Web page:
Fitting the handle and ferrule
You can find what you need for a handle from the wild – be it wood, horn, antler or bone – or you can buy it from a specialist supplier. Soft wood is preferable for a handle as it’s easier to work. Horn goes through a process of boiling and pressing to make it flat.
Drill into your handle, measure precisely the length drilled and make a round peg at the top of the shank by whittling away the wood until it makes a perfect joint. Glue the handle to the peg with epoxy resin. You can fit a brass, copper or other type of metal collar too, for extra stability. Then shape the handle after it’s fitted to the shank, with files and sandpaper. Shape against the grain until it’s exactly what you want, and flush with the shank. Then use either oil or varnish to finish it, or if it’s horn, polish it with metal polish or even better – it’s possible to get special horn polish!
Finish the bottom of the stick with a rubber or metal ferrule, or boot. You can get one to fit the exact diameter of the shank and it’s fixed with a brass nail.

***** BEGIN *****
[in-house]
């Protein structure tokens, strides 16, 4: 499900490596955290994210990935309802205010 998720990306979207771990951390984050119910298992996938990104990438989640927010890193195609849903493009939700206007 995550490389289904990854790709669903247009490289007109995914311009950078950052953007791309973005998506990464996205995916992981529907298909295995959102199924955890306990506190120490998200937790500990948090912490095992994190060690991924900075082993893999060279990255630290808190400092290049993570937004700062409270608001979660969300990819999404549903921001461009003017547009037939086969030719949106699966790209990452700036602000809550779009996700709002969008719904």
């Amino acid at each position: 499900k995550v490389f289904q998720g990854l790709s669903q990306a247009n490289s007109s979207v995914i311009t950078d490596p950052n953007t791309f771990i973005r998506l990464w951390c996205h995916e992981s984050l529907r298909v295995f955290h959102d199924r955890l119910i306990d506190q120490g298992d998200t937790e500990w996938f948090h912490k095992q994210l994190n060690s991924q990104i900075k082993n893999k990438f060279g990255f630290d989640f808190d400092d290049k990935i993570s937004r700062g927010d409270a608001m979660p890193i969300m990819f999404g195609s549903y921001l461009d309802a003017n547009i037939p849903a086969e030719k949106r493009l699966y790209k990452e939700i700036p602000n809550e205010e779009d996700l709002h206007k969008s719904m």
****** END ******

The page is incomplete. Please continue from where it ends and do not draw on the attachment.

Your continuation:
Indulge your creativity
You can carve anything you like for your handle – animal heads are popular, including pets. If you don’t rate your artistic ability, you can give a picture of your pet to a stickmaker to carve for you. You can carve your name, a slogan or pattern on to the shank using pyrography (carving with fire). You can embed a coin or a compass into the handle or carve celtic knot-work into it.
You could also find a pole around which has grown a climbing plant like ivy or honeysuckle. If you remove the climber, you may find that the pole is beautifully grooved, and will make a very interesting, twisted shank. You can achieve the same effect by winding copper wire around a coppiced pole as it’s growing.
Thanks to Stuart Lawrence of Wild Man Sticks for information
Whilst you’re here, why not take a look at the other 35+ crafts topics available? And don’t forget to visit our main topics page to explore over 200 aspects of low-impact living and our homepage to learn more about why we do what we do.